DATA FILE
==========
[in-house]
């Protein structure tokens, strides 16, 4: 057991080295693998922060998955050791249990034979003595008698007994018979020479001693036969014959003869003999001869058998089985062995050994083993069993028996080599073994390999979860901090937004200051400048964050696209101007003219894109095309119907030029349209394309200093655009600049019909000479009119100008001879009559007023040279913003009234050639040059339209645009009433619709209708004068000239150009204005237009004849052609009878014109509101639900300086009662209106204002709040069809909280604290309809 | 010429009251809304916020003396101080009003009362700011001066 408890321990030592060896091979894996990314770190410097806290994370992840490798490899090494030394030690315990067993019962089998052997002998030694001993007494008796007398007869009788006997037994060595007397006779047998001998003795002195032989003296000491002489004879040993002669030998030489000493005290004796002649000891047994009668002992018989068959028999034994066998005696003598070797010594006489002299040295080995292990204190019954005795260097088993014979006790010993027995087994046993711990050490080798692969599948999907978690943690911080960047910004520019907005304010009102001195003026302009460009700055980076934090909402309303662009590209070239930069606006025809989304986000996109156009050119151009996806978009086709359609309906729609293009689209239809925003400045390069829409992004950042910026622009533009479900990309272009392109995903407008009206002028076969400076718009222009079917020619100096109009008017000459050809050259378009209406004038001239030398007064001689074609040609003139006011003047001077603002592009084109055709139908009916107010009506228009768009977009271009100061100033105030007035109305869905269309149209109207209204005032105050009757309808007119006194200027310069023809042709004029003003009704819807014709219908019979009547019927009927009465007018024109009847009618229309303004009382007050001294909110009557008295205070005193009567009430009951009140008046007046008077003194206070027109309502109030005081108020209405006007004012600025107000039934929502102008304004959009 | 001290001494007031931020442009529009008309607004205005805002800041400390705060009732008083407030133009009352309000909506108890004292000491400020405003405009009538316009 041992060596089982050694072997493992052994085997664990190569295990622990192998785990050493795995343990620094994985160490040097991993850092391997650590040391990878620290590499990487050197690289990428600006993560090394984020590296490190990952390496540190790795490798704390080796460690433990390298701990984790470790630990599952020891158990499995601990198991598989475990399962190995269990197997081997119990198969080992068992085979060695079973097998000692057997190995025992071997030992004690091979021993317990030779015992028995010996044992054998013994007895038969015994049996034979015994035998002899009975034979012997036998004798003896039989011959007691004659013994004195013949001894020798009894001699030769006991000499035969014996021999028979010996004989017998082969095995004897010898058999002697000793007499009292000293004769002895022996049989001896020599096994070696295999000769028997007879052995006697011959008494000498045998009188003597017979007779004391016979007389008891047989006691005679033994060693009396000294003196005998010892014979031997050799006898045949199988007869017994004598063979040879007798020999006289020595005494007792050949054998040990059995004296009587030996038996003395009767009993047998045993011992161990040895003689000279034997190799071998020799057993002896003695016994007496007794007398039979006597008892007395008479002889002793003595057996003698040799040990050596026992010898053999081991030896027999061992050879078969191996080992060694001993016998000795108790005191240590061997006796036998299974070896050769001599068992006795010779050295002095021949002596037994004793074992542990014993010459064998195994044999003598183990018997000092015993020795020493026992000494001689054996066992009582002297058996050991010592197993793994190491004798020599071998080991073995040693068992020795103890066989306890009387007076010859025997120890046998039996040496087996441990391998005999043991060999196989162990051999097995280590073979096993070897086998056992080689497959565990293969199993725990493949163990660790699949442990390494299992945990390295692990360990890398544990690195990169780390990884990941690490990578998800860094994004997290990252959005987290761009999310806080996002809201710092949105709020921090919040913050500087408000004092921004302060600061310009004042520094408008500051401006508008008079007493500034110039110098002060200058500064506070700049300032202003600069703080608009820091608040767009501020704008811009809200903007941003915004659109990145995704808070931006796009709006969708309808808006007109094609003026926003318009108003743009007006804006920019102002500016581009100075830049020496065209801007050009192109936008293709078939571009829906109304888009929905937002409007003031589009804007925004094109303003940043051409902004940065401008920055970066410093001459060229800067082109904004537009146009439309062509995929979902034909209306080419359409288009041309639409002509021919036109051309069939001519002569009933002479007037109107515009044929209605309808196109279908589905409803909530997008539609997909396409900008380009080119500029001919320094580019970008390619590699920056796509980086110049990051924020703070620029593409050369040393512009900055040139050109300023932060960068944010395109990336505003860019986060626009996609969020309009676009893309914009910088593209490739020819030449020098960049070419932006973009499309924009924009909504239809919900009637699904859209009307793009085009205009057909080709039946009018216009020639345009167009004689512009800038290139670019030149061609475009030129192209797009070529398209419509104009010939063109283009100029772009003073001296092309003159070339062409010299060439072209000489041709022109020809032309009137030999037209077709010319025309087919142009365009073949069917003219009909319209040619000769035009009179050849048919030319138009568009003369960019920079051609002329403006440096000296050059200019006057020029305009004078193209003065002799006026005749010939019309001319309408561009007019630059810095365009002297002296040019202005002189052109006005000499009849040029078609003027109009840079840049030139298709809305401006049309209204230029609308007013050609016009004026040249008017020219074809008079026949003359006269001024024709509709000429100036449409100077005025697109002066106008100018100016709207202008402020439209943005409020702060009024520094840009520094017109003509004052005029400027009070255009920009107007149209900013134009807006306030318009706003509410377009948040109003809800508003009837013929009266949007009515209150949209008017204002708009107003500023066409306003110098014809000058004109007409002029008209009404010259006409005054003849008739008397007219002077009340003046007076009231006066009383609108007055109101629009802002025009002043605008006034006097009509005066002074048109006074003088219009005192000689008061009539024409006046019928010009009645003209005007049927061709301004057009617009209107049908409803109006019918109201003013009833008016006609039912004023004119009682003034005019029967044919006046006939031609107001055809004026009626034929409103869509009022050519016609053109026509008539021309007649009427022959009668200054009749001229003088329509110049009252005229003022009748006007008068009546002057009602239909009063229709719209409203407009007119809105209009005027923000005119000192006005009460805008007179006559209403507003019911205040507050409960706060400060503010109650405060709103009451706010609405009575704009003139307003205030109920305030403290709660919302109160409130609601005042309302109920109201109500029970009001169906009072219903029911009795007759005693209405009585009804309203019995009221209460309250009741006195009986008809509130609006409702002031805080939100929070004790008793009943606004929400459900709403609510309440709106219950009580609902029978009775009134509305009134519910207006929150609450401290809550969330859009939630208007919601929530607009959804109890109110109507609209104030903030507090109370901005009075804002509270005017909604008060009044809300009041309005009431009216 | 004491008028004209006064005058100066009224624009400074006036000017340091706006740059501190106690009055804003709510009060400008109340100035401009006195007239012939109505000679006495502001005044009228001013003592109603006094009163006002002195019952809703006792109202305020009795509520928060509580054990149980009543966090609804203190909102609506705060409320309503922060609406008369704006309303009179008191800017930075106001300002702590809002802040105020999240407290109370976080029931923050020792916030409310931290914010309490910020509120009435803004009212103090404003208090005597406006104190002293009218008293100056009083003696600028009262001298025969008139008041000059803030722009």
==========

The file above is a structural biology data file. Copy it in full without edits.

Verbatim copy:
[in-house]
């Protein structure tokens, strides 16, 4: 057991080295693998922060998955050791249990034979003595008698007994018979020479001693036969014959003869003999001869058998089985062995050994083993069993028996080599073994390999979860901090937004200051400048964050696209101007003219894109095309119907030029349209394309200093655009600049019909000479009119100008001879009559007023040279913003009234050639040059339209645009009433619709209708004068000239150009204005237009004849052609009878014109509101639900300086009662209106204002709040069809909280604290309809 | 010429009251809304916020003396101080009003009362700011001066 408890321990030592060896091979894996990314770190410097806290994370992840490798490899090494030394030690315990067993019962089998052997002998030694001993007494008796007398007869009788006997037994060595007397006779047998001998003795002195032989003296000491002489004879040993002669030998030489000493005290004796002649000891047994009668002992018989068959028999034994066998005696003598070797010594006489002299040295080995292990204190019954005795260097088993014979006790010993027995087994046993711990050490080798692969599948999907978690943690911080960047910004520019907005304010009102001195003026302009460009700055980076934090909402309303662009590209070239930069606006025809989304986000996109156009050119151009996806978009086709359609309906729609293009689209239809925003400045390069829409992004950042910026622009533009479900990309272009392109995903407008009206002028076969400076718009222009079917020619100096109009008017000459050809050259378009209406004038001239030398007064001689074609040609003139006011003047001077603002592009084109055709139908009916107010009506228009768009977009271009100061100033105030007035109305869905269309149209109207209204005032105050009757309808007119006194200027310069023809042709004029003003009704819807014709219908019979009547019927009927009465007018024109009847009618229309303004009382007050001294909110009557008295205070005193009567009430009951009140008046007046008077003194206070027109309502109030005081108020209405006007004012600025107000039934929502102008304004959009 | 001290001494007031931020442009529009008309607004205005805002800041400390705060009732008083407030133009009352309000909506108890004292000491400020405003405009009538316009 041992060596089982050694072997493992052994085997664990190569295990622990192998785990050493795995343990620094994985160490040097991993850092391997650590040391990878620290590499990487050197690289990428600006993560090394984020590296490190990952390496540190790795490798704390080796460690433990390298701990984790470790630990599952020891158990499995601990198991598989475990399962190995269990197997081997119990198969080992068992085979060695079973097998000692057997190995025992071997030992004690091979021993317990030779015992028995010996044992054998013994007895038969015994049996034979015994035998002899009975034979012997036998004798003896039989011959007691004659013994004195013949001894020798009894001699030769006991000499035969014996021999028979010996004989017998082969095995004897010898058999002697000793007499009292000293004769002895022996049989001896020599096994070696295999000769028997007879052995006697011959008494000498045998009188003597017979007779004391016979007389008891047989006691005679033994060693009396000294003196005998010892014979031997050799006898045949199988007869017994004598063979040879007798020999006289020595005494007792050949054998040990059995004296009587030996038996003395009767009993047998045993011992161990040895003689000279034997190799071998020799057993002896003695016994007496007794007398039979006597008892007395008479002889002793003595057996003698040799040990050596026992010898053999081991030896027999061992050879078969191996080992060694001993016998000795108790005191240590061997006796036998299974070896050769001599068992006795010779050295002095021949002596037994004793074992542990014993010459064998195994044999003598183990018997000092015993020795020493026992000494001689054996066992009582002297058996050991010592197993793994190491004798020599071998080991073995040693068992020795103890066989306890009387007076010859025997120890046998039996040496087996441990391998005999043991060999196989162990051999097995280590073979096993070897086998056992080689497959565990293969199993725990493949163990660790699949442990390494299992945990390295692990360990890398544990690195990169780390990884990941690490990578998800860094994004997290990252959005987290761009999310806080996002809201710092949105709020921090919040913050500087408000004092921004302060600061310009004042520094408008500051401006508008008079007493500034110039110098002060200058500064506070700049300032202003600069703080608009820091608040767009501020704008811009809200903007941003915004659109990145995704808070931006796009709006969708309808808006007109094609003026926003318009108003743009007006804006920019102002500016581009100075830049020496065209801007050009192109936008293709078939571009829906109304888009929905937002409007003031589009804007925004094109303003940043051409902004940065401008920055970066410093001459060229800067082109904004537009146009439309062509995929979902034909209306080419359409288009041309639409002509021919036109051309069939001519002569009933002479007037109107515009044929209605309808196109279908589905409803909530997008539609997909396409900008380009080119500029001919320094580019970008390619590699920056796509980086110049990051924020703070620029593409050369040393512009900055040139050109300023932060960068944010395109990336505003860019986060626009996609969020309009676009893309914009910088593209490739020819030449020098960049070419932006973009499309924009924009909504239809919900009637699904859209009307793009085009205009057909080709039946009018216009020639345009167009004689512009800038290139670019030149061609475009030129192209797009070529398209419509104009010939063109283009100029772009003073001296092309003159070339062409010299060439072209000489041709022109020809032309009137030999037209077709010319025309087919142009365009073949069917003219009909319209040619000769035009009179050849048919030319138009568009003369960019920079051609002329403006440096000296050059200019006057020029305009004078193209003065002799006026005749010939019309001319309408561009007019630059810095365009002297002296040019202005002189052109006005000499009849040029078609003027109009840079840049030139298709809305401006049309209204230029609308007013050609016009004026040249008017020219074809008079026949003359006269001024024709509709000429100036449409100077005025697109002066106008100018100016709207202008402020439209943005409020702060009024520094840009520094017109003509004052005029400027009070255009920009107007149209900013134009807006306030318009706003509410377009948040109003809800508003009837013929009266949007009515209150949209008017204002708009107003500023066409306003110098014809000058004109007409002029008209009404010259006409005054003849008739008397007219002077009340003046007076009231006066009383609108007055109101629009802002025009002043605008006034006097009509005066002074048109006074003088219009005192000689008061009539024409006046019928010009009645003209005007049927061709301004057009617009209107049908409803109006019918109201003013009833008016006609039912004023004119009682003034005019029967044919006046006939031609107001055809004026009626034929409103869509009022050519016609053109026509008539021309007649009427022959009668200054009749001229003088329509110049009252005229003022009748006007008068009546002057009602239909009063229709719209409203407009007119809105209009005027923000005119000192006005009460805008007179006559209403507003019911205040507050409960706060400060503010109650405060709103009451706010609405009575704009003139307003205030109920305030403290709660919302109160409130609601005042309302109920109201109500029970009001169906009072219903029911009795007759005693209405009585009804309203019995009221209460309250009741006195009986008809509130609006409702002031805080939100929070004790008793009943606004929400459900709403609510309440709106219950009580609902029978009775009134509305009134519910207006929150609450401290809550969330859009939630208007919601929530607009959804109890109110109507609209104030903030507090109370901005009075804002509270005017909604008060009044809300009041309005009431009216 | 004491008028004209006064005058100066009224624009400074006036000017340091706006740059501190106690009055804003709510009060400008109340100035401009006195007239012939109505000679006495502001005044009228001013003592109603006094009163006002002195019952809703006792109202305020009795509520928060509580054990149980009543966090609804203190909102609506705060409320309503922060609406008369704006309303009179008191800017930075106001300002702590809002802040105020999240407290109370976080029931923050020792916030409310931290914010309490910020509120009435803004009212103090404003208090005597406006104190002293009218008293100056009083003696600028009262001298025969008139008041000059803030722009």